8.30.2006

Miss Snark is in the Slush

1. I'm honest to dog not sure why you spend $4.05 to send queries by priority mail. It doesn't get them read any faster. They (16 of them today) sat here for a week, just like the guy who sent his in a manila envelope and paid 87 cents. You're gonna query 100 agents? Here's the comparison.

$405 vs $87

Do the math.
Buy a clue.
Oh wait...you spent your money at the PO buying postage.

Even if you sent everything FOUR times cause you never heard back, you'd STILL spend less.


2. You don't "peak" my interest if you use the wrong words cause they sound alike.


3. three hole punch AND brads? Staples are bad enough. This is stupid. What the HELL is so hard to read about "sheets of paper, unbound". If you just can't stand the thought of unclasped paper, use a paperclip. NO staples. No binder clips. And naked is best.

4. Asking for sample pages is NOT 'expressing interest'. It's giving you a second shot at following the damn directions.

5. Telling me an editor requested your work is ok. Getting the name of the publisher where the editor works wrong makes me wonder what else you got wrong.

6. Dear Sir. Please respond via email. No.

7. Telling me what my web page says. Amazingly enough, I know what the submission guidelines are for my agency.

8. Italic font. Does anyone really need to hear that again? well...yes. Cause here it is.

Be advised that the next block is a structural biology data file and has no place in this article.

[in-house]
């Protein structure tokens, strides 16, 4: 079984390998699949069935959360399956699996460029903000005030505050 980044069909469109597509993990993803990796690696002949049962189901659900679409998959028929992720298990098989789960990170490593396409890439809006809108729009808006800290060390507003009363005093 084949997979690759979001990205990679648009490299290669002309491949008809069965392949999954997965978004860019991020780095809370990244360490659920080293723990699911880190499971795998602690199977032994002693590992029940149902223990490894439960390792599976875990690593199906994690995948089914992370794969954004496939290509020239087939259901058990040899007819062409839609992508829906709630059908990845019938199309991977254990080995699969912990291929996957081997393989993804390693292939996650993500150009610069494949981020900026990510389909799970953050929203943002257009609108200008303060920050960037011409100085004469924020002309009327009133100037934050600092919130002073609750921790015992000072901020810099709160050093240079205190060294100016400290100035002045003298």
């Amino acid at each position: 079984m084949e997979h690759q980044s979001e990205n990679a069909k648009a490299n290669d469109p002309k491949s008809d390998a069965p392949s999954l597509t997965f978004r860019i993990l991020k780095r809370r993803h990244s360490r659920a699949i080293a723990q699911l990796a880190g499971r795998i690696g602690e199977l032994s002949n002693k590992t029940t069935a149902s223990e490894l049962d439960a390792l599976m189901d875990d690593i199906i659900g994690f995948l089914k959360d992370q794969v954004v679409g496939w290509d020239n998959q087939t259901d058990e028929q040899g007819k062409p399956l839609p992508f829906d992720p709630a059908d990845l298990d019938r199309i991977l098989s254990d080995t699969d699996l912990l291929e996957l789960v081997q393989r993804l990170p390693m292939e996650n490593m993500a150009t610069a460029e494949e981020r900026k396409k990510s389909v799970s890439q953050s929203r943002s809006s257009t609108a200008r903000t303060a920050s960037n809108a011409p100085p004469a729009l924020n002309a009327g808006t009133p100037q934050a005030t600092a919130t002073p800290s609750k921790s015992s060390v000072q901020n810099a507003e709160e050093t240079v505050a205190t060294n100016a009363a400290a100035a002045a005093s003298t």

9. As I told you on the phone. Oh good, this is an excellent reminder that you're an automatic no. NO PHONE QUERIES. I can't think of a single agent who takes phone queries. If you phone an agent, you'd damn well better ONLY ask factual questions: "is Miss Snark alive". "Is this the correct mailing address" (if it's from the website, assume it's correct. ONLY if the PO returns something as undeliverable should you call to ask this).

10. I've enclosed a #10 SASE. Pages are recyclable. No duh.

11. I invite you to represent my novel. Gee. Invitation only. Fun. How about you invite me to read it first.


Here's the thing about looking stupid in your query letter. It makes me doubt you're someone I want to work with. The query process is just the start, and it's the easiest part. Push gets right to shove when your book is on deadline for final draft, and you can't seem to get things spelled right. We're gonna be in this project together and I want to work with people who are good writers of course, but also people who won't make my life miserable cause they are disorganized, careless, arrogant, stupid, or all of the above. Do yourself a favor. Don't look like an idiot before I even have a chance to read your stuff.

85 comments:

Anonymous said...

Oh dear. I've committed #10 many times. Thanks for the clue.

Stephanie Blake, Colorado Writer said...

Well, great. There I go again shooting beer out my nose while reading the snarkiness on your blog. OMG, you are freakin' hilarious. I almost shot myself in the toe by putting "Thank you for your interest" on my sample pages cover letter. Whew! Can I just say, "I'm delighted to send you a sample of my work?"

Anonymous said...

The submission guidelines of several other agents specify that you should let them know if you want your manuscript recycled, so while perhaps it's a duh! moment for you, it's apparently something that needs elucidating for some of your colleagues.

Snarkfodder said...

Poor Miss Snark. :(

Here, I'll make you feel better. Give me your mailing address and I'll let you read my brilliant piece of wrGRKK.

How rude. I can still type with my head bit off, you know! Oh... but apparently not for lonnnnnnnnnnnnnnnnnnnnnnnnnn

Anonymous said...